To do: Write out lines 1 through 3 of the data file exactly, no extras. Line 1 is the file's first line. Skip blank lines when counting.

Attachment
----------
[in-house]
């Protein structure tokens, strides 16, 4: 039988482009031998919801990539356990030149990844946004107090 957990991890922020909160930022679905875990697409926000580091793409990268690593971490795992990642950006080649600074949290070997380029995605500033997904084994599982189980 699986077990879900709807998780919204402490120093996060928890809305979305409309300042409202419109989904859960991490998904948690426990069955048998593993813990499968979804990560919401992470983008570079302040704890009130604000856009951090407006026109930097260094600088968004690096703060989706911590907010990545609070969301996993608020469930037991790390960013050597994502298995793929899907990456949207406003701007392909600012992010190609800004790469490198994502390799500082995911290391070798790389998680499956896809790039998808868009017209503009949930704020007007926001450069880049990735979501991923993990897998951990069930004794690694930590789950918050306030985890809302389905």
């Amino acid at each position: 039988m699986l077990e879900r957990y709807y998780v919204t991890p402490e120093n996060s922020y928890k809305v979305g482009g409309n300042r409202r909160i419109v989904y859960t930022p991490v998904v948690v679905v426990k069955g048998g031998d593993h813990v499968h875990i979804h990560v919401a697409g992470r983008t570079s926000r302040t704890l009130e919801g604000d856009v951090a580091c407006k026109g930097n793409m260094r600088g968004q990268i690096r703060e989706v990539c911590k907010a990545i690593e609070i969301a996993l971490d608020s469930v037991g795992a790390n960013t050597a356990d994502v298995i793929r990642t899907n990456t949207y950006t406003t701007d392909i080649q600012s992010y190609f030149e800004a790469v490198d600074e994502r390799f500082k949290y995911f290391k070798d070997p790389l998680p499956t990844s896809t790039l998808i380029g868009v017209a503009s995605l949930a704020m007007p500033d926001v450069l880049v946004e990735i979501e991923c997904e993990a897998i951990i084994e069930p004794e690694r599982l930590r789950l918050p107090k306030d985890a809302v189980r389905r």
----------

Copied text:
[in-house]
């Protein structure tokens, strides 16, 4: 039988482009031998919801990539356990030149990844946004107090 957990991890922020909160930022679905875990697409926000580091793409990268690593971490795992990642950006080649600074949290070997380029995605500033997904084994599982189980 699986077990879900709807998780919204402490120093996060928890809305979305409309300042409202419109989904859960991490998904948690426990069955048998593993813990499968979804990560919401992470983008570079302040704890009130604000856009951090407006026109930097260094600088968004690096703060989706911590907010990545609070969301996993608020469930037991790390960013050597994502298995793929899907990456949207406003701007392909600012992010190609800004790469490198994502390799500082995911290391070798790389998680499956896809790039998808868009017209503009949930704020007007926001450069880049990735979501991923993990897998951990069930004794690694930590789950918050306030985890809302389905």
């Amino acid at each position: 039988m699986l077990e879900r957990y709807y998780v919204t991890p402490e120093n996060s922020y928890k809305v979305g482009g409309n300042r409202r909160i419109v989904y859960t930022p991490v998904v948690v679905v426990k069955g048998g031998d593993h813990v499968h875990i979804h990560v919401a697409g992470r983008t570079s926000r302040t704890l009130e919801g604000d856009v951090a580091c407006k026109g930097n793409m260094r600088g968004q990268i690096r703060e989706v990539c911590k907010a990545i690593e609070i969301a996993l971490d608020s469930v037991g795992a790390n960013t050597a356990d994502v298995i793929r990642t899907n990456t949207y950006t406003t701007d392909i080649q600012s992010y190609f030149e800004a790469v490198d600074e994502r390799f500082k949290y995911f290391k070798d070997p790389l998680p499956t990844s896809t790039l998808i380029g868009v017209a503009s995605l949930a704020m007007p500033d926001v450069l880049v946004e990735i979501e991923c997904e993990a897998i951990i084994e069930p004794e690694r599982l930590r789950l918050p107090k306030d985890a809302v189980r389905r």